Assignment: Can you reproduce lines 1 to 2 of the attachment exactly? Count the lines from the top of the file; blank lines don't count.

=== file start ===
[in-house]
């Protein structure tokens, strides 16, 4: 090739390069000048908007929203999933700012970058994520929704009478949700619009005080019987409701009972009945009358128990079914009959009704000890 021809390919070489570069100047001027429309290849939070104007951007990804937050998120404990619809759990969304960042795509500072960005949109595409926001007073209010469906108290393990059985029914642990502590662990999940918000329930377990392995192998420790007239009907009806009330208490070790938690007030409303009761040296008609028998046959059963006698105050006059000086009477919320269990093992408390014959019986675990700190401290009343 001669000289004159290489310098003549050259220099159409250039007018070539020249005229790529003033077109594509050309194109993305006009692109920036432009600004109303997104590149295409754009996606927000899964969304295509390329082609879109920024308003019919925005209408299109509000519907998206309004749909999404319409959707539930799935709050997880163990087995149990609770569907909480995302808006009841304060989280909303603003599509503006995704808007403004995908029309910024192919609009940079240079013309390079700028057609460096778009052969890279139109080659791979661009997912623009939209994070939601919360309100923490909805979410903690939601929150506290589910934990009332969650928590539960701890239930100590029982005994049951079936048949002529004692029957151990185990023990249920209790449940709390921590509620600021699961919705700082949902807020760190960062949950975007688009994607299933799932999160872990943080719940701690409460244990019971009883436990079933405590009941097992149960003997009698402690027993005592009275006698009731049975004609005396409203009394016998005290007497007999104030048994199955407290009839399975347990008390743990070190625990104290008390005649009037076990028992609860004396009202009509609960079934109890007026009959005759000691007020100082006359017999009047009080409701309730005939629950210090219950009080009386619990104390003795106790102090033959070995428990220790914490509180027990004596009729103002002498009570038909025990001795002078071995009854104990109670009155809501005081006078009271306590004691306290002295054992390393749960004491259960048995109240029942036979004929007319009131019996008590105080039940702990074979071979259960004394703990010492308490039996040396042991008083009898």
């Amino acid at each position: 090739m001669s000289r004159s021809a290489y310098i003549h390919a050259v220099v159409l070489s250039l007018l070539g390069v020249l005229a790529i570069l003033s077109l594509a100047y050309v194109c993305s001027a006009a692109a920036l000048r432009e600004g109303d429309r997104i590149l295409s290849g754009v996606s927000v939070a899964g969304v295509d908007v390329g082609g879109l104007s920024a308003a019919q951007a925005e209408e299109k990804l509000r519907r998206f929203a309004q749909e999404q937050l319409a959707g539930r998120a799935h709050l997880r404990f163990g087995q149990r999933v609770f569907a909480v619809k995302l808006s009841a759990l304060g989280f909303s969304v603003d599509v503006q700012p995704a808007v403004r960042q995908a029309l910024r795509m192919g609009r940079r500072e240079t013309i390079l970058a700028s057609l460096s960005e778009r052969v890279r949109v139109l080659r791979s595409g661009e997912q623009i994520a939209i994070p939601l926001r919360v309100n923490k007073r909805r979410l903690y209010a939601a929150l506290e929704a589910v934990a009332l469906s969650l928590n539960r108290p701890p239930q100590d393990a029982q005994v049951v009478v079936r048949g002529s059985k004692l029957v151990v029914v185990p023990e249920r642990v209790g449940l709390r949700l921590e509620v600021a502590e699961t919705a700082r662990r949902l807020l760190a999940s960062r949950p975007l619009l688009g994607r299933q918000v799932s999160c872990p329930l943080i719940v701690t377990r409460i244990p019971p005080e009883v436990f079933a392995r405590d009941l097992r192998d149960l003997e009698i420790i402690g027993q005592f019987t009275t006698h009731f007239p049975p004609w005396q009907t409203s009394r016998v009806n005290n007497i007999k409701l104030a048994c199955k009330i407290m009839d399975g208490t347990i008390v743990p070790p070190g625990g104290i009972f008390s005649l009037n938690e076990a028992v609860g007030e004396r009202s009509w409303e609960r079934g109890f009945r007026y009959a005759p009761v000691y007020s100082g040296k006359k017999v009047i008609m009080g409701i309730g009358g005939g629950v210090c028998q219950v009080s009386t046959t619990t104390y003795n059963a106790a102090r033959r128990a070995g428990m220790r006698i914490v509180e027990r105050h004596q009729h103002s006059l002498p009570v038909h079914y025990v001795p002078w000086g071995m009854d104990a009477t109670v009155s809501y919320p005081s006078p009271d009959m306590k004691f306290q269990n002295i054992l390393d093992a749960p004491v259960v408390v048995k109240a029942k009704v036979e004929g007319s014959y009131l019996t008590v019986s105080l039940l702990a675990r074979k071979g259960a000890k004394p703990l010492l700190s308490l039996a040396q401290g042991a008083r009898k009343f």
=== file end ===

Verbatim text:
[in-house]
């Protein structure tokens, strides 16, 4: 090739390069000048908007929203999933700012970058994520929704009478949700619009005080019987409701009972009945009358128990079914009959009704000890 021809390919070489570069100047001027429309290849939070104007951007990804937050998120404990619809759990969304960042795509500072960005949109595409926001007073209010469906108290393990059985029914642990502590662990999940918000329930377990392995192998420790007239009907009806009330208490070790938690007030409303009761040296008609028998046959059963006698105050006059000086009477919320269990093992408390014959019986675990700190401290009343 001669000289004159290489310098003549050259220099159409250039007018070539020249005229790529003033077109594509050309194109993305006009692109920036432009600004109303997104590149295409754009996606927000899964969304295509390329082609879109920024308003019919925005209408299109509000519907998206309004749909999404319409959707539930799935709050997880163990087995149990609770569907909480995302808006009841304060989280909303603003599509503006995704808007403004995908029309910024192919609009940079240079013309390079700028057609460096778009052969890279139109080659791979661009997912623009939209994070939601919360309100923490909805979410903690939601929150506290589910934990009332969650928590539960701890239930100590029982005994049951079936048949002529004692029957151990185990023990249920209790449940709390921590509620600021699961919705700082949902807020760190960062949950975007688009994607299933799932999160872990943080719940701690409460244990019971009883436990079933405590009941097992149960003997009698402690027993005592009275006698009731049975004609005396409203009394016998005290007497007999104030048994199955407290009839399975347990008390743990070190625990104290008390005649009037076990028992609860004396009202009509609960079934109890007026009959005759000691007020100082006359017999009047009080409701309730005939629950210090219950009080009386619990104390003795106790102090033959070995428990220790914490509180027990004596009729103002002498009570038909025990001795002078071995009854104990109670009155809501005081006078009271306590004691306290002295054992390393749960004491259960048995109240029942036979004929007319009131019996008590105080039940702990074979071979259960004394703990010492308490039996040396042991008083009898």